Gavi Gangadhareshwara Temple

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Gavi Gangadhareshwara Temple
A Trident of Lord Shiva outside the Gavi Gangadhareshwara temple at Bangalore.
A Trident of Lord Shiva outside the Gavi Gangadhareshwara temple at Bangalore.
Gavi Gangadhareshwara Temple is located in Bengaluru
Gavi Gangadhareshwara Temple
Gavi Gangadhareshwara Temple
Location within Bangalore
Other names Gavipuram Cave Temple
Kannada ಗವಿ ಗಂಗಾಧರೇಶ್ವರ ದೇವಸ್ಥಾನ
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Country India
State Karnataka
District Bangalore
Locale Gavipuram
Primary deity Shiva as Gavi Gangadhareshwara
Important festivals Maha Shivaratri, Makara Sankranti
Architectural styles Indian rock-cut architecture
History and governance
Date built 16th century AD

Gavi Gangadhareshwara Temple (ಗವಿ ಗಂಗಾಧರೇಶ್ವರ ದೇವಸ್ಥಾನ) also Gavipuram Cave Temple, an example of Indian rock-cut architecture, is located in Bangalore in the state of Karnataka in India. The temple is famous for its mysterious stone discs in the forecourt and the exact planning allowing the Sun to shine on shrine in certain time of the year.


This cave temple dedicated to Shiva in Bengaluru is a well visited. Built in the 16th century AD by Kempe Gowda, the founder of Bengaluru, Temple Gavi Gangadhareshwara is an architectural marvel that attracts the faithful by the hordes. One of the oldest temples in Bengaluru, Gavi Gangadhareshwara temple was built by Kempe Gowda in recognition after being released from prison of five years by Rama Raya. There are other idols inside idol Agnimurthi including having two heads, seven hands and three legs. Those who worship this deity believe will cure one of the defects of the eye. The temple is also known for its four monolithic pillars, representing Damaru, Trishul and two fans on the patio.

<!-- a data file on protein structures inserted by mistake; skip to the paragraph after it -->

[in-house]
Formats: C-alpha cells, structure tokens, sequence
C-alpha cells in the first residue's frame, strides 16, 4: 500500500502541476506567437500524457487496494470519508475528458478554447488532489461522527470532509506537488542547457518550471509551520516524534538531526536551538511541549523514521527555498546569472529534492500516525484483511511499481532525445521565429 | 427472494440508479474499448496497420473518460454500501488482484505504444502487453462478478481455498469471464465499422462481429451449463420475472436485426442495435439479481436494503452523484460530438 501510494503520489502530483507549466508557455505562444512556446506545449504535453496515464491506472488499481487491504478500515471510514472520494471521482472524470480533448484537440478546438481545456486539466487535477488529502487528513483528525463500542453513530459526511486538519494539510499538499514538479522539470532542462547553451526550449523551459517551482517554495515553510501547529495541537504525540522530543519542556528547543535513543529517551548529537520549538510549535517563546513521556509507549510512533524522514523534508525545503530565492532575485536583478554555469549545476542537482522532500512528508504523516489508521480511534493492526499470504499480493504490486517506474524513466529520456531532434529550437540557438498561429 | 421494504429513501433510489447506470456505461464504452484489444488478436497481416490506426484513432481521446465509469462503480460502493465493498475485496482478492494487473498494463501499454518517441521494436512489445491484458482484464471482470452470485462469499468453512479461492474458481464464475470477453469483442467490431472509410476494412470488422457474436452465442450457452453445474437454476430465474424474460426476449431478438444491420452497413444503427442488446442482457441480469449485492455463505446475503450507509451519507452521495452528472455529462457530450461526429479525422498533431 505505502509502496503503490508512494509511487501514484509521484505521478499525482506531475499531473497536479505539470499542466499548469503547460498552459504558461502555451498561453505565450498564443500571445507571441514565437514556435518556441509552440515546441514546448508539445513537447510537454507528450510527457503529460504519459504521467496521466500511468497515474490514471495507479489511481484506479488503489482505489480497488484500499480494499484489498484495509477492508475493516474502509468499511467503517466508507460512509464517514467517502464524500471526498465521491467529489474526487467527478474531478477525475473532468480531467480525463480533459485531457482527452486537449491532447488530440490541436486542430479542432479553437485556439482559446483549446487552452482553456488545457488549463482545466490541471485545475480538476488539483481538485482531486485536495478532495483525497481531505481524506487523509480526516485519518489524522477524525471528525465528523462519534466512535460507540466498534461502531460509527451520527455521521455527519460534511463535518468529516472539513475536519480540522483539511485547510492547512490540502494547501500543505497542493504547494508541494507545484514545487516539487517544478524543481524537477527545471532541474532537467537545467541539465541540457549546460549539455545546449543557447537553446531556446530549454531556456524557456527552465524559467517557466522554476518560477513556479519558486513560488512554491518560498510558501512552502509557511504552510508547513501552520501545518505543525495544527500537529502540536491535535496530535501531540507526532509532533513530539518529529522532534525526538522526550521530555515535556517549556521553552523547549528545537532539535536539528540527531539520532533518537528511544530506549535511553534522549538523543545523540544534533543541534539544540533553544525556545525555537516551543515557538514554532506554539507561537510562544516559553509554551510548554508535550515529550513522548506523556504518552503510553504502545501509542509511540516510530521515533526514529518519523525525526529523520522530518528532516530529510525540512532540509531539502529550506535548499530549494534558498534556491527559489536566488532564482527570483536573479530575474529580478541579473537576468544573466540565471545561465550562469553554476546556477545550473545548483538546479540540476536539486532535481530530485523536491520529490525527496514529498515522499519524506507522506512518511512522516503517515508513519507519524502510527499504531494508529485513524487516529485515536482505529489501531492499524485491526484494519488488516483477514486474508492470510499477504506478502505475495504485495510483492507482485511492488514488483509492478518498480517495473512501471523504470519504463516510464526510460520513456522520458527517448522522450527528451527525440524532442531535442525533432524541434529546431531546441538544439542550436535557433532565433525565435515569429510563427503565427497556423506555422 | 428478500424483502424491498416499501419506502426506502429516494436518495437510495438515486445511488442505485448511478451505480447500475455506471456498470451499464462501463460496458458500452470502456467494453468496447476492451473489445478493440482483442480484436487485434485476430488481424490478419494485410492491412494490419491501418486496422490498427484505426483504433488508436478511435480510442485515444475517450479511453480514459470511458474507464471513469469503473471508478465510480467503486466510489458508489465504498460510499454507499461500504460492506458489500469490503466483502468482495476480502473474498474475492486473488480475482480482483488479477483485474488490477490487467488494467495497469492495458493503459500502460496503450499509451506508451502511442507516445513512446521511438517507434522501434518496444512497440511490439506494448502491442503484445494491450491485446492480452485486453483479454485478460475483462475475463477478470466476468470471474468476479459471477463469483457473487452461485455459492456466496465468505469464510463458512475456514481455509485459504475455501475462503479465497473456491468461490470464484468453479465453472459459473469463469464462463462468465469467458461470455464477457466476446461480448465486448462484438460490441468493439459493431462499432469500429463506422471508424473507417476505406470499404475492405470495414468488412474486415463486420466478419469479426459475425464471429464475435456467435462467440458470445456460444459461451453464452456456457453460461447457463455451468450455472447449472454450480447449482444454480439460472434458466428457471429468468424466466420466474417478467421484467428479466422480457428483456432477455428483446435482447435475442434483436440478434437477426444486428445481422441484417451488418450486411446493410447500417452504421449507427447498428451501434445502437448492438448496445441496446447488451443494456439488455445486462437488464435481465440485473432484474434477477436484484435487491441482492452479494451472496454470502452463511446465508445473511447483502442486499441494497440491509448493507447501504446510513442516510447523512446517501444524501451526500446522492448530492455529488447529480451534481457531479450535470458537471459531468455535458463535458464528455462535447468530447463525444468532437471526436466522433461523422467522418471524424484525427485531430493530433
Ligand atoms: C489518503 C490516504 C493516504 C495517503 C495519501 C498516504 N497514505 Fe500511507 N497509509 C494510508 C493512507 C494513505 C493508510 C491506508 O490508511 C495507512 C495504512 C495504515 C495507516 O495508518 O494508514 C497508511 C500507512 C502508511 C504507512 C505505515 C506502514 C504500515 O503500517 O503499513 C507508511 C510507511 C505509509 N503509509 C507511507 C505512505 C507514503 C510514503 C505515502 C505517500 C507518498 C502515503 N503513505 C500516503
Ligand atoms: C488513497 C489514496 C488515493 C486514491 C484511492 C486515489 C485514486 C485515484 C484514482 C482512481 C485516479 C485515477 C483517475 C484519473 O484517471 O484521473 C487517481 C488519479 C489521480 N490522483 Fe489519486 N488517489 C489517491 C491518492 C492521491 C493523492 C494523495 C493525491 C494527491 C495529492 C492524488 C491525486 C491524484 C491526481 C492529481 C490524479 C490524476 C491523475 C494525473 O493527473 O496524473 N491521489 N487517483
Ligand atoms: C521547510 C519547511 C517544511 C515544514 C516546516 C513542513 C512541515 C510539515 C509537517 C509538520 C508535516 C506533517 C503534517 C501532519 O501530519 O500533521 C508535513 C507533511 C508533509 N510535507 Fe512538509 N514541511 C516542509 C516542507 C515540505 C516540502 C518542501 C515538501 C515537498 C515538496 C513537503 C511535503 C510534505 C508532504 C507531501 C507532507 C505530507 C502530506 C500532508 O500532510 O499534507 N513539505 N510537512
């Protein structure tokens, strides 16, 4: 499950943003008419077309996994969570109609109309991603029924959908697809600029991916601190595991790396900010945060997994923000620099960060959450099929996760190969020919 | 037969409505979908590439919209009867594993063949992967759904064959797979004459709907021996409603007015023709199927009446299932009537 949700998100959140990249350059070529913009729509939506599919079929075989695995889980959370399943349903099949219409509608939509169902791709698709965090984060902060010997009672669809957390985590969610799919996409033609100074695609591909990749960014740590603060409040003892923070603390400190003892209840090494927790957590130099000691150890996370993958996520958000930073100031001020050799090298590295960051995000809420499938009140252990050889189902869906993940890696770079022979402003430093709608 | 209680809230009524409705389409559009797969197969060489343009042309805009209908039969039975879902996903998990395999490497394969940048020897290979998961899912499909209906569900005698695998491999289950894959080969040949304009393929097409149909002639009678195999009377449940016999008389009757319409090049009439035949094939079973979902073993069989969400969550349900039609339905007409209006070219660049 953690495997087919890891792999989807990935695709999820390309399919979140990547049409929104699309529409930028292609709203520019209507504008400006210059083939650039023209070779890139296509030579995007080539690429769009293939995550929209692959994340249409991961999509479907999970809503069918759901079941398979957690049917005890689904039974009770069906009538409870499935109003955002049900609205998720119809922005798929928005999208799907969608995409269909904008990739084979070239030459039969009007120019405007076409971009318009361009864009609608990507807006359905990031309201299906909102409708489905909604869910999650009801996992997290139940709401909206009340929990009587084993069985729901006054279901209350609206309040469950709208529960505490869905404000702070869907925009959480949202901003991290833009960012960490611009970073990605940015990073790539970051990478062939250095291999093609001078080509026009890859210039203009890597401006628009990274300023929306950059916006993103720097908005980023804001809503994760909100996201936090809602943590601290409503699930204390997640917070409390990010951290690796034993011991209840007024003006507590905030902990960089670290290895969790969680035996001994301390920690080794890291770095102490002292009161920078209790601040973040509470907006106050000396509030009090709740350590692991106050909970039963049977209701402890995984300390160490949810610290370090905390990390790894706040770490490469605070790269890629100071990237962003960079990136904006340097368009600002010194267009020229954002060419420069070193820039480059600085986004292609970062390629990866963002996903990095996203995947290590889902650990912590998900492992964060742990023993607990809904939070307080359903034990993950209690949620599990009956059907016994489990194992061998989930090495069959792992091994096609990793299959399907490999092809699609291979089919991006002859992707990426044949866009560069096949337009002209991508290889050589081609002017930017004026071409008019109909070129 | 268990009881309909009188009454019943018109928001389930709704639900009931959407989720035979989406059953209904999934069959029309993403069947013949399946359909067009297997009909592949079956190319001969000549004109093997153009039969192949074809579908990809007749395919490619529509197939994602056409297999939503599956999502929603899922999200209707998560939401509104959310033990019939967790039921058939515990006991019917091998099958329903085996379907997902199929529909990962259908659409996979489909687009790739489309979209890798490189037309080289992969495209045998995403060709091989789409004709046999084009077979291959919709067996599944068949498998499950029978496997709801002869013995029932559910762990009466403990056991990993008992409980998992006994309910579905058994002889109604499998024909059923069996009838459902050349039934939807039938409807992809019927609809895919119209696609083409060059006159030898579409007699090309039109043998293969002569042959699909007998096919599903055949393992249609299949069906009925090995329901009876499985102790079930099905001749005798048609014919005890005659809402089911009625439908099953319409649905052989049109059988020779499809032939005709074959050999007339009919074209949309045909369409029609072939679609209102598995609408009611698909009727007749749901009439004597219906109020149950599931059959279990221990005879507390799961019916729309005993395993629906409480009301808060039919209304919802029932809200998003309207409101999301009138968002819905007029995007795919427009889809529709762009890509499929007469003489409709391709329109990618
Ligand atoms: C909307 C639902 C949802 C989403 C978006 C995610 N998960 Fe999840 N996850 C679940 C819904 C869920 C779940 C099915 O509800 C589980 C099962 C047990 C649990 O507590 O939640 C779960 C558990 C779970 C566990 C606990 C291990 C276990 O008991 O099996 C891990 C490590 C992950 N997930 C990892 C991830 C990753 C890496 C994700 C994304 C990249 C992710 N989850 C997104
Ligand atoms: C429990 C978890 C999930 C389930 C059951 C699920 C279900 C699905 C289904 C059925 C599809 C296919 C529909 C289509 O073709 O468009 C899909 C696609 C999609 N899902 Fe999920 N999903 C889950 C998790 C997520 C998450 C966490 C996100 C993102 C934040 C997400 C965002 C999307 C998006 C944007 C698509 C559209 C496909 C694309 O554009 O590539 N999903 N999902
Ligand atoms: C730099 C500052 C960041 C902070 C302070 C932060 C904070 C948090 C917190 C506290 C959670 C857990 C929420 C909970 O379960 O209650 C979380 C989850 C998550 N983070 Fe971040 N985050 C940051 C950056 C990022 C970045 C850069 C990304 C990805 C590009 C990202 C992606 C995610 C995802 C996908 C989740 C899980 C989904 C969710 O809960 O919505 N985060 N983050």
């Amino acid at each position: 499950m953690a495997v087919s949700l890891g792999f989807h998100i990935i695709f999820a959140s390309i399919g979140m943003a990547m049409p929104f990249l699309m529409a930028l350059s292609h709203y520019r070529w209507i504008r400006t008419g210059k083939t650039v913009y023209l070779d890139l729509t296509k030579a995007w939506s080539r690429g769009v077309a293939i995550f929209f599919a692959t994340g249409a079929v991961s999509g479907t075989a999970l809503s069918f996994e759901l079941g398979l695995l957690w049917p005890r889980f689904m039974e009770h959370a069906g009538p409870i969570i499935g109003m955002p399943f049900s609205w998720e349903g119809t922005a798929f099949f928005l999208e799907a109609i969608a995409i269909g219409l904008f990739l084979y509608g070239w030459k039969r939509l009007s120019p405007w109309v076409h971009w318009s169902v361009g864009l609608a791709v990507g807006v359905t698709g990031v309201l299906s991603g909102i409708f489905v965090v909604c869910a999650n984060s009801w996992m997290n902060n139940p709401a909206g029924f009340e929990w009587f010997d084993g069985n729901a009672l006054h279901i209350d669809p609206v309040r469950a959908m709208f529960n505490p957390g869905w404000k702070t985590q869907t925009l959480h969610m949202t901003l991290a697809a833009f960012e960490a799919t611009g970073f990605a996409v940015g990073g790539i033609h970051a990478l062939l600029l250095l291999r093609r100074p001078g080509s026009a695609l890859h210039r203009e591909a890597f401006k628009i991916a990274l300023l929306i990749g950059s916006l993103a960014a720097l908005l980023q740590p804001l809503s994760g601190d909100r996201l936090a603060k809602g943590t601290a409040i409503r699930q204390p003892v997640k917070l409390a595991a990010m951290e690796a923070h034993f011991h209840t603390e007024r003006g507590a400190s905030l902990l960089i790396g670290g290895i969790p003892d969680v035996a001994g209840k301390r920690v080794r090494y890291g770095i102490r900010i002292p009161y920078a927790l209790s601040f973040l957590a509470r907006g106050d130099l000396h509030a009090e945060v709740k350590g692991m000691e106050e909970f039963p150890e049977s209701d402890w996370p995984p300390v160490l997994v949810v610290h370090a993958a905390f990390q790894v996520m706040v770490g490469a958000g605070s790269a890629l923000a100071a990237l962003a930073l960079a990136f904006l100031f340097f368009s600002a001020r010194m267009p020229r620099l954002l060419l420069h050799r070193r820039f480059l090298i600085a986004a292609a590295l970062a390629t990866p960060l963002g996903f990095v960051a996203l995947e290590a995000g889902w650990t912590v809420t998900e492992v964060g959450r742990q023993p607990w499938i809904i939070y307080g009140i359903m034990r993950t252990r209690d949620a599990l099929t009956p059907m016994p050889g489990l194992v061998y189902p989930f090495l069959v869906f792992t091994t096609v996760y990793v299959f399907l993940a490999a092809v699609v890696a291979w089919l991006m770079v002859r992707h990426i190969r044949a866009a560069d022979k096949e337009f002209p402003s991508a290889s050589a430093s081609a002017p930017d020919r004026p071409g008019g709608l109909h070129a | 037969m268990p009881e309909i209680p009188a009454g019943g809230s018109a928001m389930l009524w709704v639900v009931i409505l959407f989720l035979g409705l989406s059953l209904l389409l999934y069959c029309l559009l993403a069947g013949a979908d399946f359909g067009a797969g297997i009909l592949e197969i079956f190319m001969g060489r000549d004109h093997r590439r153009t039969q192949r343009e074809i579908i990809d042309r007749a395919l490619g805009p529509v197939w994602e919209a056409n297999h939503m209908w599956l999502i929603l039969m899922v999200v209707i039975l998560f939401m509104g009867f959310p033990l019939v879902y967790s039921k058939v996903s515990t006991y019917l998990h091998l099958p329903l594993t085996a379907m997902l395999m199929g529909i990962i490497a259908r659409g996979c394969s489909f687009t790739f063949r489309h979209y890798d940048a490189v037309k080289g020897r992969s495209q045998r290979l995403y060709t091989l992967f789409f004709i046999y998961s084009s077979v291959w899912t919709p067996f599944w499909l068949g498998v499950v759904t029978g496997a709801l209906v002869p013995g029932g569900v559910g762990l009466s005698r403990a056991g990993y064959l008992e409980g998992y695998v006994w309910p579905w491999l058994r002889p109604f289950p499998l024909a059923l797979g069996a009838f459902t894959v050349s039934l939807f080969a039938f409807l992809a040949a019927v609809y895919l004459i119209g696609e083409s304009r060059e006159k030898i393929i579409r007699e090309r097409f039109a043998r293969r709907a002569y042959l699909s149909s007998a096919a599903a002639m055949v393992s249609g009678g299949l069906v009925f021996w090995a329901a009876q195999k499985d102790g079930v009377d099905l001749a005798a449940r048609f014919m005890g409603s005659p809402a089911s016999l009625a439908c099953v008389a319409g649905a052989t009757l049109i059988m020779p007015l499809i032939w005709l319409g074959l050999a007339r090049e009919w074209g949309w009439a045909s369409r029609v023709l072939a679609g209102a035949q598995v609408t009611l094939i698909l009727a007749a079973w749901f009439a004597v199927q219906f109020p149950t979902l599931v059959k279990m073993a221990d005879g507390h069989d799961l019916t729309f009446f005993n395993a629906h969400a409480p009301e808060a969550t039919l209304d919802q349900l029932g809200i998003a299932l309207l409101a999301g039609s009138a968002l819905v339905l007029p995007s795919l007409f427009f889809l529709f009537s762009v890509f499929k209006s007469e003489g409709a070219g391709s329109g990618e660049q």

Built in a natural cave in Gavipuram, the temple is dedicated to Lord Shiva and cut into a monolithic stone. The courtyard of the temple here contains several monolithic sculptures. The main attractions of Gavi Gangadhareshvara temple are two granite pillars that support the giant disk of the sun and moon, while the other two have a number of Nandi at the top.

On the occasion of Makar Sankranti, temple witnesses a unique phenomenon in the evening sunlight passes through an arc between the horns of Nandi and falls directly on the linga inside the cave and illuminating the interior idol. This phenomenon is a proof of the technical excellence of the ancient architects.[1]

Illumination of shrine by the Sun

Thousands of devotees come in middle January every year on Makar sankranti Day to this cave temple. This is a special day when the sunrays fall on the Sivalinga for one hour as it passes between the horns of the Nandi. Such was the knowledge of architecture and astronomy that the ancient sculptors could craft the horns of the stone bull outside the temple so that the sun's rays would pass through its horns and light up the deity Shiva Linga inside the cave.[2] Comparison of contemporary structures and earlier drawings by Thomas Daniell and William Daniell show that earlier the temple has less structures and the Sun illuminated the shrine in summer and winter solstice.[3] Also today the Sun illuminates Shivalinga two times per year - from 13 to 16 January in late afternoons and from 26 November to 2 December.

Protected temple

The temple shrine is a protected monument under the Karnataka Ancient and Historical Monuments, and Archaeological Sites and Remains Act 1961.[4] and many more temples which are of great importance for the Indian culture


Vintage Gallery

See also


  1. "Gavi Gangadhareshwara Temple at Bangalore(Karnataka)". Retrieved 2006-09-13.<templatestyles src="Module:Citation/CS1/styles.css"></templatestyles>
  2. "About Gavi Gangadhareshwara Temple". Retrieved 2006-09-13.<templatestyles src="Module:Citation/CS1/styles.css"></templatestyles>
  3. "Astronomical Significance of the Gavi Gangadhareshwara temple in Bangalore" (PDF). Current Science, Vol.95, No. 11, 10 December 2008. Retrieved 2010-06-18.<templatestyles src="Module:Citation/CS1/styles.css"></templatestyles>
  4. "Gavi Gangadhareshwara Temple, Bangalore".<templatestyles src="Module:Citation/CS1/styles.css"></templatestyles>

External links